What does the final week of June mean to you? For most of us, it’s a celebration of the true beginning of summer, school is out, the days are warm and long, the fawns are capering with the bunnies, and the baby owls are finding food all on their own. Time for swimming, hiking, and long walks after supper.
This is the week that always prompts me to think about foraging grape leaves. I first learned about stuffed grape leaves in high school, from my friend Gary, whose Greek mother taught him how to make classic dolma. When I was in grad school, I met Arlene, who was taught to make Lebanese style lamb-stuffed leaves from her mother-in-law.
Arlene and I worked at a hospital in New Jersey in the early 1980’s. We decided to go out on the hospital grounds and pick. According to Arlene, the last week of June is THE week to get them because the leaves are big enough to stuff, but are still thin enough to be tender. So, we were out by the parking lot, picking and chatting, and someone in a car stopped to ask what we were doing. We explained, and they warned us about poison ivy (which seems always to grow and flourish in immediate proximity to grape vines). Another person pulled over and warned us about poison ivy. When the fifth car stopped and the driver asked what we were doing, I said, “We’re picking poison ivy.”
There are many different grape leaf traditions and kinds of stuffings. I’ve made them with rice and with meat, and with meat and rice together. I like them all. This week, I find myself in a low carb mood, so I decided to make these riceless. I happened to have some organic, boneless chicken thighs on hand, so I ground them up myself. Ground turkey, beef, or lamb work equally well.
These are really fun to make and so delicious. They are savory, with a pop of sweet from the currants; the compact shape and size makes them perfect finger food for a party. Enjoy them as a snack, appetizer, or the center of a lunch or supper. They are a great focus for a big Mediterranean spread including hummus (or hummole) or baba ganoush, feta or halloumi,. They’d pair wonderfully with Summer Lentil Salad and/or Tahini Sauce with Herbs, Sriracha Lime Sauce, or Tzatziki.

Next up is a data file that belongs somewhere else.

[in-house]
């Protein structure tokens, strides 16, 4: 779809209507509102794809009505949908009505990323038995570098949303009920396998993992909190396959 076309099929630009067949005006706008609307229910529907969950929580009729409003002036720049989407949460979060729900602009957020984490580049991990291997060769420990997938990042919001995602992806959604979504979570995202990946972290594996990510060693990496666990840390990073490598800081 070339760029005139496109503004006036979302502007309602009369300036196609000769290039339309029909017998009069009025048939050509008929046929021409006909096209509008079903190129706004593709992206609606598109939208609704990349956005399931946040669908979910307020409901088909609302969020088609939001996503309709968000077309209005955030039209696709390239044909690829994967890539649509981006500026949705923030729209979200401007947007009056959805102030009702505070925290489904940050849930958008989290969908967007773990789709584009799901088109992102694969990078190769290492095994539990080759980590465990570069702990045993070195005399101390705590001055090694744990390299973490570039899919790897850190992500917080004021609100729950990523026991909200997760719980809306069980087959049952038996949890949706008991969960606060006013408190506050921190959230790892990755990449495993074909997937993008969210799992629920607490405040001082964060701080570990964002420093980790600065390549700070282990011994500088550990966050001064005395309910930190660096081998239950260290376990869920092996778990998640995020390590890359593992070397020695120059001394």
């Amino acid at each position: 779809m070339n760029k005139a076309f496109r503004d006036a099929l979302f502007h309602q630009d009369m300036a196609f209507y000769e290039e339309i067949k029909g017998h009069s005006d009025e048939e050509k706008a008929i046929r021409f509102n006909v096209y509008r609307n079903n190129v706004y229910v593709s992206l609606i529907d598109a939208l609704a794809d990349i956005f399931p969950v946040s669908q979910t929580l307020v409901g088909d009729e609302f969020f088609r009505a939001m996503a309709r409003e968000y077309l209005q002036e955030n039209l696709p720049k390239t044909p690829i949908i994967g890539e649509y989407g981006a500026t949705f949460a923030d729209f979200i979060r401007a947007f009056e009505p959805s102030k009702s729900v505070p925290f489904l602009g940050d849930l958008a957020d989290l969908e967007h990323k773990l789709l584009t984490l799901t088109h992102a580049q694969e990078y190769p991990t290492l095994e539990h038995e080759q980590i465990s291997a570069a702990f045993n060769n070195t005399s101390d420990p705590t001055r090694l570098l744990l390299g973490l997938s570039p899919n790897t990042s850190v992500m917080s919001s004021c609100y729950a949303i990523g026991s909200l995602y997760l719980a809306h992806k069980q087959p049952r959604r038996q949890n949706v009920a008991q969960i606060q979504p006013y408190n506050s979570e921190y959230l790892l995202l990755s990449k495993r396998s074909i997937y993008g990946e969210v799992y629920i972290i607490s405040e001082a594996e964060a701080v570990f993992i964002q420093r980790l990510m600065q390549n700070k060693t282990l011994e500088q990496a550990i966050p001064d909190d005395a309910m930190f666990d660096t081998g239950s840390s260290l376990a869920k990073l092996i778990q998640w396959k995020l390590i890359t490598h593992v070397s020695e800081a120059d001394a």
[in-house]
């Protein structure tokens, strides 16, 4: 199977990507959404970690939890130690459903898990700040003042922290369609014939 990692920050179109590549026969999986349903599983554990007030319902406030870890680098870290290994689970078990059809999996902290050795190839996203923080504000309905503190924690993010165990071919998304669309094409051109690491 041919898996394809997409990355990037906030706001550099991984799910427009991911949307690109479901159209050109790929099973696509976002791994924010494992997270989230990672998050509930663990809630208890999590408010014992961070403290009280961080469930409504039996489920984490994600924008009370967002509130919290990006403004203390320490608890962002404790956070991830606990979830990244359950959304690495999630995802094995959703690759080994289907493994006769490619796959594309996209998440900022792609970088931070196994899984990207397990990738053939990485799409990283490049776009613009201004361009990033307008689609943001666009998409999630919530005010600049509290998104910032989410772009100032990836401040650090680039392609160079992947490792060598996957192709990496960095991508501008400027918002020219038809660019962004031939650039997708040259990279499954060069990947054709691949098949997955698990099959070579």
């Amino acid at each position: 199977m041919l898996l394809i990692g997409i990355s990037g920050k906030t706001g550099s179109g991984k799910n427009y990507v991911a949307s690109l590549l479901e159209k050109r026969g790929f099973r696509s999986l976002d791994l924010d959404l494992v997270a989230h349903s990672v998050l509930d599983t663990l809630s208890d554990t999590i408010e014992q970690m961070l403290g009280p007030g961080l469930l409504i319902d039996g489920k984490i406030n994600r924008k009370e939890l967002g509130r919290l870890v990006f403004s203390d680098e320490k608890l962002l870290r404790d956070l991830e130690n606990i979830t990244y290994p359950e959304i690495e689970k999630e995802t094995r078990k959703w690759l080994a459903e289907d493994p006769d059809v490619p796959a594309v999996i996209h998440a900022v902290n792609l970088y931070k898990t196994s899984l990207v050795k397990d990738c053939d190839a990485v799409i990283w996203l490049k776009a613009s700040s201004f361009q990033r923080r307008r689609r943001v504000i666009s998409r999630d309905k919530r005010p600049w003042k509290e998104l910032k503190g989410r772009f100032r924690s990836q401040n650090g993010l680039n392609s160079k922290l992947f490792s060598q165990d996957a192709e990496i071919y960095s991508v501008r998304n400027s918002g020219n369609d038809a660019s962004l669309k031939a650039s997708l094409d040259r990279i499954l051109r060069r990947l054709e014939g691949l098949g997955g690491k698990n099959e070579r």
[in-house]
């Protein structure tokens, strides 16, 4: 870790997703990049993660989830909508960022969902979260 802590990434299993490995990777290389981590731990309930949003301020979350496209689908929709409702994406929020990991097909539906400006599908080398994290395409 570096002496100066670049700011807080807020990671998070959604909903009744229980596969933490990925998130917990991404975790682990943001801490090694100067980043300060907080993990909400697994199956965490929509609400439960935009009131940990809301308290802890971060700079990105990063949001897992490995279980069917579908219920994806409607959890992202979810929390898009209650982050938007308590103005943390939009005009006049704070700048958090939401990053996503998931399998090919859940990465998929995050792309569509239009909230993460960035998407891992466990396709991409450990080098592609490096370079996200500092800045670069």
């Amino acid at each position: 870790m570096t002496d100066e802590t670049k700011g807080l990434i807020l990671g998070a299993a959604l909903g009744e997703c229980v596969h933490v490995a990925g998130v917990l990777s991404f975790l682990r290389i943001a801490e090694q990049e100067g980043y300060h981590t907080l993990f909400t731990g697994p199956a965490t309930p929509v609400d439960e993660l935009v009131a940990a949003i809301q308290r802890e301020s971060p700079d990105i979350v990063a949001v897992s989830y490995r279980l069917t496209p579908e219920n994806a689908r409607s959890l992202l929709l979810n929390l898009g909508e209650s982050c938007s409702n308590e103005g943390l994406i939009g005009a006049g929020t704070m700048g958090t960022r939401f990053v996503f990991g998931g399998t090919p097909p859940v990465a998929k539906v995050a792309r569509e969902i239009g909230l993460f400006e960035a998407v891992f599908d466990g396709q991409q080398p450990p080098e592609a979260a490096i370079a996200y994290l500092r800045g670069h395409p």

Stuffed Grape Leaves
Makes 15 or so.
These are terrific hot, room temp, or chilled.
2 dozen grape leaves*, plus a few for lining the pot
1 lb. ground chicken, turkey, lamb, or beef
1 large clove garlic, finely minced
½ lemon, sliced
¼ cup minced parsley or dill
3 tbs. pine nuts
3 tbs. currants
drizzle olive oil
salt, to taste
In a large mixing bowl, combine all the ingredients except the leaves and lemon. Microwave or pan fry a teaspoonful to check for seasoning.
Line a saucepan with extra or torn grape leaves to prevent sticking.
Use a generous tablespoon of filling (depending on the size of your leaves). Follow my pictures so you see how to orient the leaves and filling. Fold down the top first, then bring in the sides, then roll up, like a burrito. Because this stuffing includes no grains, you can roll them fairly tight. Place them, as you roll them, in the leaf-lined pot. You may stack them once you fill the bottom of the pot.
Once they are all rolled (it went faster than you thought once you got the hang of it, right?), scatter with the lemon slices and drizzle with a bit of olive oil. Add ½ cup of water to the pot, cover, and place over high heat. Once the water boils, turn down to simmer. Cook for 8 minutes or so until the rolls feel firm to touch. Feel free to slice one and check for doneness; have a little snack and admire your handiwork! Good job!
*So, you want to forage? Read on! If not, purchase jarred, brined leaves.
Carefully identify grape vines. They grow next to the poison ivy. Choose leaves that are 4-6 inches across. It is best to choose those that are a slightly lighter green; the thinner ones have more light passing through.
When you get them home, cut out the stems with a sharp pairing knife or scissors. Stack 15-20 in a bundle, roll them up like a cigar, and tie with kitchen string. Place the bundles in a pot and add about an inch of water and a good pinch of salt. Cover, and bring to boil. The leaves will turn olive green (see photos). Pull them out of the water with tongs, drain, and cool.
At this point, you may unroll and use them, or wrap in plastic and pop in the fridge for a couple of days, or into the freezer for long term storage. Thaw completely in microwave or salted boiling water before using.
Blog Notes: Pots are selling like hotcakes in our new Etsy Shop. Make sure to check back often as we will be restocking soon!
Please join me in sending good energy to my mom as she recovers from surgery. Loads of love, Mom!
One of my favorite foods! You’re so lucky to be able to get the fresh leaves. It makes such a huge difference in taste. 🙂
Yes! They grow everywhere around here!💚💚